DeGioia said that Sebelius had been suggested by students last fall as “a leading policy maker” in America, due to her role in forming the Affordable Care Act. He also praised her “long and distinguished record of public service,” including two terms as governor of Kansas before working for the Obama administration.
During her time as governor of Kansas, Sebelius' staunch and long-standing support for abortion led Archbishop Joseph F. Naumann of Kansas City to ask her to refrain from receiving Communion until she had made a worthy confession and publicly changed her stance.
DeGioia said that Sebelius had been invited in early January, before the final rule on contraception coverage was issued.
While he acknowledged the bishops’ opposition to the mandate, he also said that Georgetown is “committed to the free exchange of ideas.”
The university community “draws inspiration from a religious tradition” that offers a moral, intellectual and spiritual foundation, he said, adding that “engaging these values” is necessary to becoming “the University we are meant to be.”
In its response, the archdiocese said that DeGioia’s statement “does not address the real issue for concern.”
It explained that the real problem in choosing Sebelius as a featured speaker is that her “actions as a public official present the most direct challenge to religious liberty in recent history.”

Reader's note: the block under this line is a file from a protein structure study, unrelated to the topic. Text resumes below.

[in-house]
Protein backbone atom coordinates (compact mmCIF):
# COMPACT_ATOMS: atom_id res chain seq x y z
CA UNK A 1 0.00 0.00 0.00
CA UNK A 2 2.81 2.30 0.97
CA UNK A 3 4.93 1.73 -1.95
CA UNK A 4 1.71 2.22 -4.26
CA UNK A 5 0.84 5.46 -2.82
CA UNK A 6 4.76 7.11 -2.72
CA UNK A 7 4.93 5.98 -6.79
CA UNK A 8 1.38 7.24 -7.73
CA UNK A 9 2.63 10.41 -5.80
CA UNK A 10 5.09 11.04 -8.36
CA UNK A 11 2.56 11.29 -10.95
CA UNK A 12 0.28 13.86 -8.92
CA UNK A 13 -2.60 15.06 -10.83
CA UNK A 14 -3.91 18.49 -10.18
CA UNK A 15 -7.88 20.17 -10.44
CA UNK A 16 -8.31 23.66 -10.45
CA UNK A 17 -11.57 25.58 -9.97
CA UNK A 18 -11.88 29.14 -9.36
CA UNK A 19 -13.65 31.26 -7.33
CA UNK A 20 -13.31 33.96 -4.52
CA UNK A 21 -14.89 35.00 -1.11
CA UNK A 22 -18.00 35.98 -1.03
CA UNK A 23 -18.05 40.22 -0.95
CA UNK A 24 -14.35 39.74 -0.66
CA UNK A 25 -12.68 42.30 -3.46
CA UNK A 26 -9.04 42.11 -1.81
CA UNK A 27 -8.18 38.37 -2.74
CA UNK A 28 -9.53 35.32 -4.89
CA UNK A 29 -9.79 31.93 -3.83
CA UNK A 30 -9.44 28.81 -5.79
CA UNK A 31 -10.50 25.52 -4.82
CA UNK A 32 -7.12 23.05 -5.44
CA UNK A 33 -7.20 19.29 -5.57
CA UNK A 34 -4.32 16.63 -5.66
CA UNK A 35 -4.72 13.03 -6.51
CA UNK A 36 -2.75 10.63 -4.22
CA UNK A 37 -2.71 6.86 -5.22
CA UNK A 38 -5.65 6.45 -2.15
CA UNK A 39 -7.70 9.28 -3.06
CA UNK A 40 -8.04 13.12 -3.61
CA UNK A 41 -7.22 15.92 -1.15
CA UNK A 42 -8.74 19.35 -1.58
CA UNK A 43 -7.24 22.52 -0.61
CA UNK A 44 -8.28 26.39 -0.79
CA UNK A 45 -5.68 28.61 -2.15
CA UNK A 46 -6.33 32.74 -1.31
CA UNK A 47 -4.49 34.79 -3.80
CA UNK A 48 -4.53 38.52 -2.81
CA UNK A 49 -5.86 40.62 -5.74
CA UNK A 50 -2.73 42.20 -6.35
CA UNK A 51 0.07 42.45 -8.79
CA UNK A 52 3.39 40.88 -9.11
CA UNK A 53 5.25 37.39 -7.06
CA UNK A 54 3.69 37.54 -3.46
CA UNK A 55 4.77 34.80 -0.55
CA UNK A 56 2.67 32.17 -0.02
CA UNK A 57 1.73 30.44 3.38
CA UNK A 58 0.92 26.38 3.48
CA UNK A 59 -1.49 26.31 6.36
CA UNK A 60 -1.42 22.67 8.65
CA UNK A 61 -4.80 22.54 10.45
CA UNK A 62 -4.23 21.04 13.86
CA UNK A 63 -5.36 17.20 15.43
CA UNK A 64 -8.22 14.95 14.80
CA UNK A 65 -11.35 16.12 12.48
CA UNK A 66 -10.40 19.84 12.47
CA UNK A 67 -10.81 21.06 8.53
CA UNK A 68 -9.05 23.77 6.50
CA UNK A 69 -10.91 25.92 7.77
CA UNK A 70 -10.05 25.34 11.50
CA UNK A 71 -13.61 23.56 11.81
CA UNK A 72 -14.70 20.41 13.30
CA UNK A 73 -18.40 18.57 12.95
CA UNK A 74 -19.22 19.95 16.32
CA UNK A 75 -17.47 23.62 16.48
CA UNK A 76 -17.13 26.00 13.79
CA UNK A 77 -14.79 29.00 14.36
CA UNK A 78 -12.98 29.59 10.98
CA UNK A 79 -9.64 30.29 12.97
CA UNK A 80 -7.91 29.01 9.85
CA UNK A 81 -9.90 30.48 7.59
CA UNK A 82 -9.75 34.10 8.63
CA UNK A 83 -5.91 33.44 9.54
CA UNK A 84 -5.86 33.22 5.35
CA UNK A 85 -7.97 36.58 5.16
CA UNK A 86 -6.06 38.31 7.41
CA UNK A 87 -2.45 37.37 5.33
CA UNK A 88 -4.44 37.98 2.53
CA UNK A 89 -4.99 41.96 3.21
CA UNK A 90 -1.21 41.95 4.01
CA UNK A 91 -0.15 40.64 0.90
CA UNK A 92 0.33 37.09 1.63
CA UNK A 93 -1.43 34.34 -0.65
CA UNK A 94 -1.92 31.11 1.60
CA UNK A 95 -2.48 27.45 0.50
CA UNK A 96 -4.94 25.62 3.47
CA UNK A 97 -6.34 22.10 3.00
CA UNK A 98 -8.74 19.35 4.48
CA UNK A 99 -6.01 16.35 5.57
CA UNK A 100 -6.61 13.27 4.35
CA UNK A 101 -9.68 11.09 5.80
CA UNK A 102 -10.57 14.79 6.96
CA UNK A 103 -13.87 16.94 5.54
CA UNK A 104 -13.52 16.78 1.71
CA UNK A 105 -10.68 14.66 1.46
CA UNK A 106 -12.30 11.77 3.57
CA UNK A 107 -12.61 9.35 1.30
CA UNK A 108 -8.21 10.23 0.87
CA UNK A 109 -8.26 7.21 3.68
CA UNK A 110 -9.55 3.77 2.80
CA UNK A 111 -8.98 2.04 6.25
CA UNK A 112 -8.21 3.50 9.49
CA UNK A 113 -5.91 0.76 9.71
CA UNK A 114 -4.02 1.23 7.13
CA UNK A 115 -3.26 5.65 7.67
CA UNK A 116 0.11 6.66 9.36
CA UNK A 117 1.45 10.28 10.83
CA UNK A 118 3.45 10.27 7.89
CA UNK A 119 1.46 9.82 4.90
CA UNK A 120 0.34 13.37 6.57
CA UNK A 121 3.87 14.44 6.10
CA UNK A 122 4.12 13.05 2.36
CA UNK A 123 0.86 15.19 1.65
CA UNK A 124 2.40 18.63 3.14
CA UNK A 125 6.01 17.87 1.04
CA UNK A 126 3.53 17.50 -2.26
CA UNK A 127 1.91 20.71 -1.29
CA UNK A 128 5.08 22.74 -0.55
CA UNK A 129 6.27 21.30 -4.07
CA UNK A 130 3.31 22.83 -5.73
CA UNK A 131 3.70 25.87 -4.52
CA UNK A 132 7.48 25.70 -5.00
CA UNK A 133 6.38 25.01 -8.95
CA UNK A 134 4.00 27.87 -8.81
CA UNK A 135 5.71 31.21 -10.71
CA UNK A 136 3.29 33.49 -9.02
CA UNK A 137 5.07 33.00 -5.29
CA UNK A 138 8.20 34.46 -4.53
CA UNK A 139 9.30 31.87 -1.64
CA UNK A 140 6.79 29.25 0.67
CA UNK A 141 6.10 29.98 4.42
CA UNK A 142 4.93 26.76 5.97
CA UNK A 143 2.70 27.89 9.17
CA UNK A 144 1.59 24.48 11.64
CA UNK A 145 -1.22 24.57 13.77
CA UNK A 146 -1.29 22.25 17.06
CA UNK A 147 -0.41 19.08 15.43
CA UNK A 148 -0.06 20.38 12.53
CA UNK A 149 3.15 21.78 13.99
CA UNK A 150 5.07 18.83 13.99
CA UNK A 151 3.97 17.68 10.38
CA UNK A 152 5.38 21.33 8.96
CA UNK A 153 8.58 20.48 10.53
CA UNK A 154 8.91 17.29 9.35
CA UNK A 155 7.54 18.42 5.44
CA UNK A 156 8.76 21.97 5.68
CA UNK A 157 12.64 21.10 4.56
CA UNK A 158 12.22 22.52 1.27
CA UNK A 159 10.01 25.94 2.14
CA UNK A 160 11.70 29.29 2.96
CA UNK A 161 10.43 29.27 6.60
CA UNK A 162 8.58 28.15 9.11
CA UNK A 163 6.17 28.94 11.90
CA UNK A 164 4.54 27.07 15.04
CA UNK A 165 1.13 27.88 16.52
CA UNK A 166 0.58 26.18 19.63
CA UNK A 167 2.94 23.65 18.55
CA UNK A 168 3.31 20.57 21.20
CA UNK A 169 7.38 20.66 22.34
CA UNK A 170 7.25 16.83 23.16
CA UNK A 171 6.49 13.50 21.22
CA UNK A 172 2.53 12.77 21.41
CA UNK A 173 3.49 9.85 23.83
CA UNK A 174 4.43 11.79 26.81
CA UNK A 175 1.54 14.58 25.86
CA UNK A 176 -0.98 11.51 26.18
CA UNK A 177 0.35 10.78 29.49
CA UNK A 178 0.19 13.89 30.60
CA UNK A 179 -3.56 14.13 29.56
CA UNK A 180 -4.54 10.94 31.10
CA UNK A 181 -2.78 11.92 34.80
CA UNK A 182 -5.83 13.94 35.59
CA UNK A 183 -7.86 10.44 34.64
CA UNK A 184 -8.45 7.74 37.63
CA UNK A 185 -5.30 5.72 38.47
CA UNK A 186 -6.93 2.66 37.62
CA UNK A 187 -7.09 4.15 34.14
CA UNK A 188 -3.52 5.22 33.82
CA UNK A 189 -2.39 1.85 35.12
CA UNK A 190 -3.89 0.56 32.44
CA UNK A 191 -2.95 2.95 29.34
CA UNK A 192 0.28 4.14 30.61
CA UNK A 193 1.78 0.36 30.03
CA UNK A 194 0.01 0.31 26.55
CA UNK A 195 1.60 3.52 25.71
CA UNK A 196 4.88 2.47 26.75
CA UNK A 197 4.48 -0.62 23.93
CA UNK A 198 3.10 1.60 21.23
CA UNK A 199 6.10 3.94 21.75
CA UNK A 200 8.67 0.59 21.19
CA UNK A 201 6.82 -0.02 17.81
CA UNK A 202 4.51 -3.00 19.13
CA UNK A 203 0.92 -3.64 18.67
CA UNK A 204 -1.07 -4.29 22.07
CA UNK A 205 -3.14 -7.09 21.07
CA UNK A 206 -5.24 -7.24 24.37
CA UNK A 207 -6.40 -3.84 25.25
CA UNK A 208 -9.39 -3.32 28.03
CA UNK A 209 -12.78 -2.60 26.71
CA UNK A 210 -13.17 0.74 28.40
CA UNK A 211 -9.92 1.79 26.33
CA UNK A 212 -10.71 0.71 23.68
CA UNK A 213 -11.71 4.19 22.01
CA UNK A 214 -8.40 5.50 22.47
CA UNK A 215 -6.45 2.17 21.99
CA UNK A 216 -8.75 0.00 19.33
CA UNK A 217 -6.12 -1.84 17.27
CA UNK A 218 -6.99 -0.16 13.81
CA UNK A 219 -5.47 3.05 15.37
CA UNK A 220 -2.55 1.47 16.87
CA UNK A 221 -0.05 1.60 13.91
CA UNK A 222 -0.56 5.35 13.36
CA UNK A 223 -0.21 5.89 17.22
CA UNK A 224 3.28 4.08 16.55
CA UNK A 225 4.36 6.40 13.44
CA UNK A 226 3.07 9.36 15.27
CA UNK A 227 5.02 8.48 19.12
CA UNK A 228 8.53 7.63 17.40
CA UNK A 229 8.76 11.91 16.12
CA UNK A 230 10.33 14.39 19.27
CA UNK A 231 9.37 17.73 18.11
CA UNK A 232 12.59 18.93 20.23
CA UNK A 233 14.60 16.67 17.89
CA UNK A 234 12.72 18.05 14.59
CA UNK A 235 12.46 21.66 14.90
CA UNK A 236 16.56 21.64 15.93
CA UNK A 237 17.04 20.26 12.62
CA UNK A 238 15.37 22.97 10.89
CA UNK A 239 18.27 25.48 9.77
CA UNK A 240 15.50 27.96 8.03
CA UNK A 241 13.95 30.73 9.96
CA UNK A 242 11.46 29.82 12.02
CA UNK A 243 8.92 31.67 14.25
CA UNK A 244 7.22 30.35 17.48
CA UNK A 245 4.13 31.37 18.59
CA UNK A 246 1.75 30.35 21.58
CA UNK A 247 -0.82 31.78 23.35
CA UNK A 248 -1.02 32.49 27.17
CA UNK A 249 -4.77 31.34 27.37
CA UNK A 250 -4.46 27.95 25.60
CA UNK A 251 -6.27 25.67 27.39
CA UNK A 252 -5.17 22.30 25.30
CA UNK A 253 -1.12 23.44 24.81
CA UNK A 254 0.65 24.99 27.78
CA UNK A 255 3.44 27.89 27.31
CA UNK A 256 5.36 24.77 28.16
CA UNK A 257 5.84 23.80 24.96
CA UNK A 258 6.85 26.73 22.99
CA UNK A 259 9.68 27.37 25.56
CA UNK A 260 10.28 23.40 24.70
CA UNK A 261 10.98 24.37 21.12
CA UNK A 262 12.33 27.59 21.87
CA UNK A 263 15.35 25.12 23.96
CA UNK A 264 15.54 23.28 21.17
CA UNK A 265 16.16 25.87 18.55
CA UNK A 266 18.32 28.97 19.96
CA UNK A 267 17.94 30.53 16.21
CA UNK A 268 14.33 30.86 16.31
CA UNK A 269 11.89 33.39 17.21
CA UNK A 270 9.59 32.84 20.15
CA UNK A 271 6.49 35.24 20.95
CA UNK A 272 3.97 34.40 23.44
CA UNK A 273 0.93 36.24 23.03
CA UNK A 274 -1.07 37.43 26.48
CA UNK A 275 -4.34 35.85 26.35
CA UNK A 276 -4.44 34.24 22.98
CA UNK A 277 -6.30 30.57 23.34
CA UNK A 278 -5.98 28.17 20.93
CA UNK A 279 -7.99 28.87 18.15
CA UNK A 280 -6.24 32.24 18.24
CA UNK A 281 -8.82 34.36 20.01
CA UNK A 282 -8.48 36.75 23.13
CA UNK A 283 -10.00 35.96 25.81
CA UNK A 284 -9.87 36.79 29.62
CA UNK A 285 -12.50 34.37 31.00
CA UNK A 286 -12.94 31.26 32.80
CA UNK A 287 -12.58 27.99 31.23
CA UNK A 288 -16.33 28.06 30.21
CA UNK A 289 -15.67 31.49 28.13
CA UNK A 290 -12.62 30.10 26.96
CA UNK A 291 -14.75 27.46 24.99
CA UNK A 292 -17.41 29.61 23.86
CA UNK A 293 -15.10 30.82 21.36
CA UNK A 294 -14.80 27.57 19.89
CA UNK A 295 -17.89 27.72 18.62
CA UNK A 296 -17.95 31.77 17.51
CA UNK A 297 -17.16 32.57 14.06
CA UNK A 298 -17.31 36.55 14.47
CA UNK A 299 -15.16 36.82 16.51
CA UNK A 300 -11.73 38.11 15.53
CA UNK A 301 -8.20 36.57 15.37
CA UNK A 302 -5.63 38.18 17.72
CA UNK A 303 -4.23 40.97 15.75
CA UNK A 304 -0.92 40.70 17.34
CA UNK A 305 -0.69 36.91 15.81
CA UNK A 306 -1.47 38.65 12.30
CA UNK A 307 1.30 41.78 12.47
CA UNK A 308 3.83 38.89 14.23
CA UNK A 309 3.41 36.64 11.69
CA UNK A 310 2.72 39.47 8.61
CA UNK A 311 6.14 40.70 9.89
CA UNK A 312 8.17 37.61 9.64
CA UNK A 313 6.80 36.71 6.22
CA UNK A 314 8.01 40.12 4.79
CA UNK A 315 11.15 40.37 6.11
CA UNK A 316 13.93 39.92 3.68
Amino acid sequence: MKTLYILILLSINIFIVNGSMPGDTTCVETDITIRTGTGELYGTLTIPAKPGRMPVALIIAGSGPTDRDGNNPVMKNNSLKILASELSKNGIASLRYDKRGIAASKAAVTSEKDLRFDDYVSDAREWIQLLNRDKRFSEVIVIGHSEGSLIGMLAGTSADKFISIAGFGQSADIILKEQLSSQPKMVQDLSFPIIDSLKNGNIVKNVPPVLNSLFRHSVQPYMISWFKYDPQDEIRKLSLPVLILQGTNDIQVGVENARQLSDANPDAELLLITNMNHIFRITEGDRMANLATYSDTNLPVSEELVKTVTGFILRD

In allowing the invitation to stand, it said, the university has displayed an “apparent lack of unity with and disregard for the bishops” and all those who are fighting to defend religious liberty.
The fundamental issue underlying the mandate is not contraception but religious freedom, the archdiocese said, explaining that the mandate’s narrow definition of religious ministry excludes Catholic schools, hospitals and social service agencies.
It noted that even Georgetown would fail to qualify as a religious institution under the mandate because of its willingness to welcome both Catholic and non-Catholic students.
The archdiocese also pointed out that although it was only finalized in January, the mandate was first published in a problematic form last August, well before Georgetown extended the invitation to Sebelius.
(Story continues below)
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It called on the university to “do more to challenge the mandate” and speak up in defense of religious liberty.